In a recent New Jersey family law case, a divorced man tried to compel a paternity test to determine whether or not he was the father of his ex-wife’s children. Although he once had an opportunity to file a motion to verify the children’s parentage in the past, he waived that right. As a result, New Jersey legal doctrine and an agreement signed by the ex-husband now bar him from demanding a paternity test. When you are negotiating a child custody issue, it is important to work with a family law attorney who can fully explain the ramifications of a proposed post-separation agreement.
Mark and Jane had been married for seven years, during which time Jane gave birth to two children: Randi and Kim. Mark had often suspected that Jane was having a sexual affair with Mark’s friend Jim. Eventually Jim died in a car accident, but the strain of suspicion lingered ,and Mark and Jane eventually got a divorce.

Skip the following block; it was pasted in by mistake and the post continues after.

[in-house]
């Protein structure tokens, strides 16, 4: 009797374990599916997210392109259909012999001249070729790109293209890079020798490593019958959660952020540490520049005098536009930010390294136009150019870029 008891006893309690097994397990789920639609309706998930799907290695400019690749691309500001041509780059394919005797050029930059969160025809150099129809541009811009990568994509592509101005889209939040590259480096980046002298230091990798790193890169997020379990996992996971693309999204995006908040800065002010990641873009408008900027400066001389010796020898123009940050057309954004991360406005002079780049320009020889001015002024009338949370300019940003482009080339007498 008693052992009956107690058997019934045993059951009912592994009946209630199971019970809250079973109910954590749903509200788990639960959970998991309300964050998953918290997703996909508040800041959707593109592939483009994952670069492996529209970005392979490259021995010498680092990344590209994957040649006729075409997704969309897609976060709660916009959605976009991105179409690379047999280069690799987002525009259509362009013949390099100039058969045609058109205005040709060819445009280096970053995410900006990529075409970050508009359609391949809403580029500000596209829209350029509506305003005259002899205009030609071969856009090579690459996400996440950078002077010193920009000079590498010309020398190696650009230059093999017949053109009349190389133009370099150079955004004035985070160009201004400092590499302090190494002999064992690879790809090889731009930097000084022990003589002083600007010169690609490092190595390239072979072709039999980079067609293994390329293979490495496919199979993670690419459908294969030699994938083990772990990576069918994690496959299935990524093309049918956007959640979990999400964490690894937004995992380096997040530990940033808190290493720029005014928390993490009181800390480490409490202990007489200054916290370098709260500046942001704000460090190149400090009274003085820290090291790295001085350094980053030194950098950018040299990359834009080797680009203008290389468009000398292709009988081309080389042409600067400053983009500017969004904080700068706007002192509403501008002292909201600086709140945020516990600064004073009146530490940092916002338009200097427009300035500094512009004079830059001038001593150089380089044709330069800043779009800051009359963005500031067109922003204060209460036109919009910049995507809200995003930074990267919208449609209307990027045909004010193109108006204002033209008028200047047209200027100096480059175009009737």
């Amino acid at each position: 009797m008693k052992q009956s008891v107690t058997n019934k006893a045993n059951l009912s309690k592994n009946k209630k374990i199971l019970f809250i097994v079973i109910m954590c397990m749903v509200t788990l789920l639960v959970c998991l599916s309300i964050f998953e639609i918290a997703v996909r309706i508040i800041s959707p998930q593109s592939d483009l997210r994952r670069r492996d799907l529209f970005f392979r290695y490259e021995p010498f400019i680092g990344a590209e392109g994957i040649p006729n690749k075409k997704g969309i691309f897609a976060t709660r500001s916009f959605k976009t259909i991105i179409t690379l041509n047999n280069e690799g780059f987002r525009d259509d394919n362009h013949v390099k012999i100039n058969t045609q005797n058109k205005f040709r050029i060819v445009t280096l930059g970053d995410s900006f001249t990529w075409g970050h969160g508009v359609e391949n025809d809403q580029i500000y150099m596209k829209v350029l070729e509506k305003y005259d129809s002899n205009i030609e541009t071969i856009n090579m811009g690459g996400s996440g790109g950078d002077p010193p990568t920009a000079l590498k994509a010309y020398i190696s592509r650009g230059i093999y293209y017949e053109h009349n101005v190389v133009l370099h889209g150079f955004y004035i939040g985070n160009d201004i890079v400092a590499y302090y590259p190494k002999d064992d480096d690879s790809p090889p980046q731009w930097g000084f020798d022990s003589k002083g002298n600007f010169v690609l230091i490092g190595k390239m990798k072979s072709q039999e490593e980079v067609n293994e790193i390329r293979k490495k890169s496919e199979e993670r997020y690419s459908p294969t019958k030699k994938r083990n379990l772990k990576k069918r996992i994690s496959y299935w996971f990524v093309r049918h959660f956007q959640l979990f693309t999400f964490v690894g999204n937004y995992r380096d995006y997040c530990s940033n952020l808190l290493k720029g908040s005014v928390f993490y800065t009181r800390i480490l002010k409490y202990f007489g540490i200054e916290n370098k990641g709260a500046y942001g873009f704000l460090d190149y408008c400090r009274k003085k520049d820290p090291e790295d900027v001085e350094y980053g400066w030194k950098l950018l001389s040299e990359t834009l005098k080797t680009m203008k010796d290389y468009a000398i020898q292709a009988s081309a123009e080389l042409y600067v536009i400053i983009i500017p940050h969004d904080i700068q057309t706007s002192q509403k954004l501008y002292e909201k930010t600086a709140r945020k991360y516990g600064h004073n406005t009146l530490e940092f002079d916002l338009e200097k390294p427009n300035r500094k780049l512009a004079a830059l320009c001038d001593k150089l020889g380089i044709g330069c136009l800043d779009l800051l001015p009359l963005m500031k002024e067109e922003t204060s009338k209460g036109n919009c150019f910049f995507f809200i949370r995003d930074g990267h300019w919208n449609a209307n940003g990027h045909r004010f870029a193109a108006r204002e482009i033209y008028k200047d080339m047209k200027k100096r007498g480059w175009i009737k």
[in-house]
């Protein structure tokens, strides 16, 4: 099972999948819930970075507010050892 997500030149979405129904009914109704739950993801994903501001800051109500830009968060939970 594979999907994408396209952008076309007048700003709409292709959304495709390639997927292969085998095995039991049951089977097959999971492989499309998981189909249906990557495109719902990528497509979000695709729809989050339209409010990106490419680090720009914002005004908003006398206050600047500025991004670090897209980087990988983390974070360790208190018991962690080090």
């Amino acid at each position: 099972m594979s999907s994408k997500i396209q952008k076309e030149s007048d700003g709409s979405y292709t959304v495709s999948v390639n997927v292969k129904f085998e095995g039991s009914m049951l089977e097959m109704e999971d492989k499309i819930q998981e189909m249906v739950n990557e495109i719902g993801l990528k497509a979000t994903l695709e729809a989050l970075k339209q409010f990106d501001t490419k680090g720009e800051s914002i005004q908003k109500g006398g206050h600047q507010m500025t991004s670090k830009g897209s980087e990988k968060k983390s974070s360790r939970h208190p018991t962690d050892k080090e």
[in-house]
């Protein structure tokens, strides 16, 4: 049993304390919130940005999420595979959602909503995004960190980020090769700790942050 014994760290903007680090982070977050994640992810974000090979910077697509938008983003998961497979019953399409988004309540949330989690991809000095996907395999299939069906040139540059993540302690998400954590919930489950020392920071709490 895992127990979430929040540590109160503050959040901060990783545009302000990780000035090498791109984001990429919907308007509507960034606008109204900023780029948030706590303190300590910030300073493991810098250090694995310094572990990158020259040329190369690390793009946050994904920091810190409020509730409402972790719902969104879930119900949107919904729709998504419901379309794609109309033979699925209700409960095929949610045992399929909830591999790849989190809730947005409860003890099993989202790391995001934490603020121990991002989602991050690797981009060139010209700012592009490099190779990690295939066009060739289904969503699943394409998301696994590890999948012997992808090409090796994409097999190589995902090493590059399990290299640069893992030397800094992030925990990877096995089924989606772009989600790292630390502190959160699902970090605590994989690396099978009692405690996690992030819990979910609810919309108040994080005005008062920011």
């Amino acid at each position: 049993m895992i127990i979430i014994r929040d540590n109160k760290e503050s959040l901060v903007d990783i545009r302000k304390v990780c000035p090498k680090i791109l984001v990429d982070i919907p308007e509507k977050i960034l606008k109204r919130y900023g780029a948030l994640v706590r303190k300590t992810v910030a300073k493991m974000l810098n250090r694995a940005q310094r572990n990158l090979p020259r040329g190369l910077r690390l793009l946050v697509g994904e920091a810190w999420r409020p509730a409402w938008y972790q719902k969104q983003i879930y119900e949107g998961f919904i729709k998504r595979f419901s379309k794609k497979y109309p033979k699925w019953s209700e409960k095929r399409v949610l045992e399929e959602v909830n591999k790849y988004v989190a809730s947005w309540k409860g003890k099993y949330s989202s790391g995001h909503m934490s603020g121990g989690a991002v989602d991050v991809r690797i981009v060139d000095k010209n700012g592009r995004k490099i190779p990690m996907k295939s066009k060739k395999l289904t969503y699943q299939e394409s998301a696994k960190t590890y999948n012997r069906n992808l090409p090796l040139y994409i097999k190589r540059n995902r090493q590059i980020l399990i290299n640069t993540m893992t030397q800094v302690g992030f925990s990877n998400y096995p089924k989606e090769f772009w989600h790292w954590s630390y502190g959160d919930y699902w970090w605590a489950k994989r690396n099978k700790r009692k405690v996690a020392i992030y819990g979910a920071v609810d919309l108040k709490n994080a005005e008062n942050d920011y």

When filing for divorce, Mark brought up his suspicion that the children were not his. The family law judge even paused the case so that Mark could “amend his divorce complaint and for [an] order to compel a paternity test.” But Mark decided not to pursue a paternity test, and after a contentious period of negotiation, Jane and Mark came to an agreement regarding their divorce. Their Post-Separation Agreement (PSA) mentioned the paternity dilemma several times, noting that Mark was unsure about the children’s parentage, and that he would pay reduced child support and surrender his custody rights due to the uncertainty of the situation. Continue reading